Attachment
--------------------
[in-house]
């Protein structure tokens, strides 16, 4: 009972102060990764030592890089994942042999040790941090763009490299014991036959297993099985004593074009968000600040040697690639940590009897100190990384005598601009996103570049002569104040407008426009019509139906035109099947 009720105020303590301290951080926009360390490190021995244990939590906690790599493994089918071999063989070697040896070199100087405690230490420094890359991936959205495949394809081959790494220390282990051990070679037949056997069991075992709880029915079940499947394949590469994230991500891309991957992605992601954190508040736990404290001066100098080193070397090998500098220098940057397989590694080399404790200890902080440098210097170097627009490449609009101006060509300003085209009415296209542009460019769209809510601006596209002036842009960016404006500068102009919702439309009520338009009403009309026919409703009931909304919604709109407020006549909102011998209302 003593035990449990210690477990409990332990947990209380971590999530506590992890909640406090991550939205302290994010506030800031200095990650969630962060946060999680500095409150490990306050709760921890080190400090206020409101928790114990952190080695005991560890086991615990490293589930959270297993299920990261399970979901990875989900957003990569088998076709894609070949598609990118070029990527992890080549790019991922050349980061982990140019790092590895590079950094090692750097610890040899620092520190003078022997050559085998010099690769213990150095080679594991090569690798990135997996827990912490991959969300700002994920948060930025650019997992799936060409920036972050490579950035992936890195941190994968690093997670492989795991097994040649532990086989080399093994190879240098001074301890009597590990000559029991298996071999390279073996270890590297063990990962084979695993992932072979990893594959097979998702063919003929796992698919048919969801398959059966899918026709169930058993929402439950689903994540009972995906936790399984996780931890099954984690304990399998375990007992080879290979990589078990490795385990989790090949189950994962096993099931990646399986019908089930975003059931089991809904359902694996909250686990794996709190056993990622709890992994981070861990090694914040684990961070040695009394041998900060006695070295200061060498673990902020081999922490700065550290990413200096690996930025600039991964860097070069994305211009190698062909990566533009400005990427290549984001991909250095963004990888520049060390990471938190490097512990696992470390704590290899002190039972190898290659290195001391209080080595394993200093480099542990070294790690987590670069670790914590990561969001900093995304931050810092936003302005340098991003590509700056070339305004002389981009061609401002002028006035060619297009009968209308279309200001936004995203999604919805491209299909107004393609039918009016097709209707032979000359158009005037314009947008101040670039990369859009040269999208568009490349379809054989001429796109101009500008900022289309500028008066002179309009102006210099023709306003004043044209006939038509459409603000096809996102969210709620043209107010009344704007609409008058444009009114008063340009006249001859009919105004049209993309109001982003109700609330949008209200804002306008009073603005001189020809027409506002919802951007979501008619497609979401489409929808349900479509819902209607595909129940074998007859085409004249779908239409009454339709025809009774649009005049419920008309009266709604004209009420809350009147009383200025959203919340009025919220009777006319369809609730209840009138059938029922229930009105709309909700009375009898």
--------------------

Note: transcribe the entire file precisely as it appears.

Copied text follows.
[in-house]
């Protein structure tokens, strides 16, 4: 009972102060990764030592890089994942042999040790941090763009490299014991036959297993099985004593074009968000600040040697690639940590009897100190990384005598601009996103570049002569104040407008426009019509139906035109099947 009720105020303590301290951080926009360390490190021995244990939590906690790599493994089918071999063989070697040896070199100087405690230490420094890359991936959205495949394809081959790494220390282990051990070679037949056997069991075992709880029915079940499947394949590469994230991500891309991957992605992601954190508040736990404290001066100098080193070397090998500098220098940057397989590694080399404790200890902080440098210097170097627009490449609009101006060509300003085209009415296209542009460019769209809510601006596209002036842009960016404006500068102009919702439309009520338009009403009309026919409703009931909304919604709109407020006549909102011998209302 003593035990449990210690477990409990332990947990209380971590999530506590992890909640406090991550939205302290994010506030800031200095990650969630962060946060999680500095409150490990306050709760921890080190400090206020409101928790114990952190080695005991560890086991615990490293589930959270297993299920990261399970979901990875989900957003990569088998076709894609070949598609990118070029990527992890080549790019991922050349980061982990140019790092590895590079950094090692750097610890040899620092520190003078022997050559085998010099690769213990150095080679594991090569690798990135997996827990912490991959969300700002994920948060930025650019997992799936060409920036972050490579950035992936890195941190994968690093997670492989795991097994040649532990086989080399093994190879240098001074301890009597590990000559029991298996071999390279073996270890590297063990990962084979695993992932072979990893594959097979998702063919003929796992698919048919969801398959059966899918026709169930058993929402439950689903994540009972995906936790399984996780931890099954984690304990399998375990007992080879290979990589078990490795385990989790090949189950994962096993099931990646399986019908089930975003059931089991809904359902694996909250686990794996709190056993990622709890992994981070861990090694914040684990961070040695009394041998900060006695070295200061060498673990902020081999922490700065550290990413200096690996930025600039991964860097070069994305211009190698062909990566533009400005990427290549984001991909250095963004990888520049060390990471938190490097512990696992470390704590290899002190039972190898290659290195001391209080080595394993200093480099542990070294790690987590670069670790914590990561969001900093995304931050810092936003302005340098991003590509700056070339305004002389981009061609401002002028006035060619297009009968209308279309200001936004995203999604919805491209299909107004393609039918009016097709209707032979000359158009005037314009947008101040670039990369859009040269999208568009490349379809054989001429796109101009500008900022289309500028008066002179309009102006210099023709306003004043044209006939038509459409603000096809996102969210709620043209107010009344704007609409008058444009009114008063340009006249001859009919105004049209993309109001982003109700609330949008209200804002306008009073603005001189020809027409506002919802951007979501008619497609979401489409929808349900479509819902209607595909129940074998007859085409004249779908239409009454339709025809009774649009005049419920008309009266709604004209009420809350009147009383200025959203919340009025919220009777006319369809609730209840009138059938029922229930009105709309909700009375009898």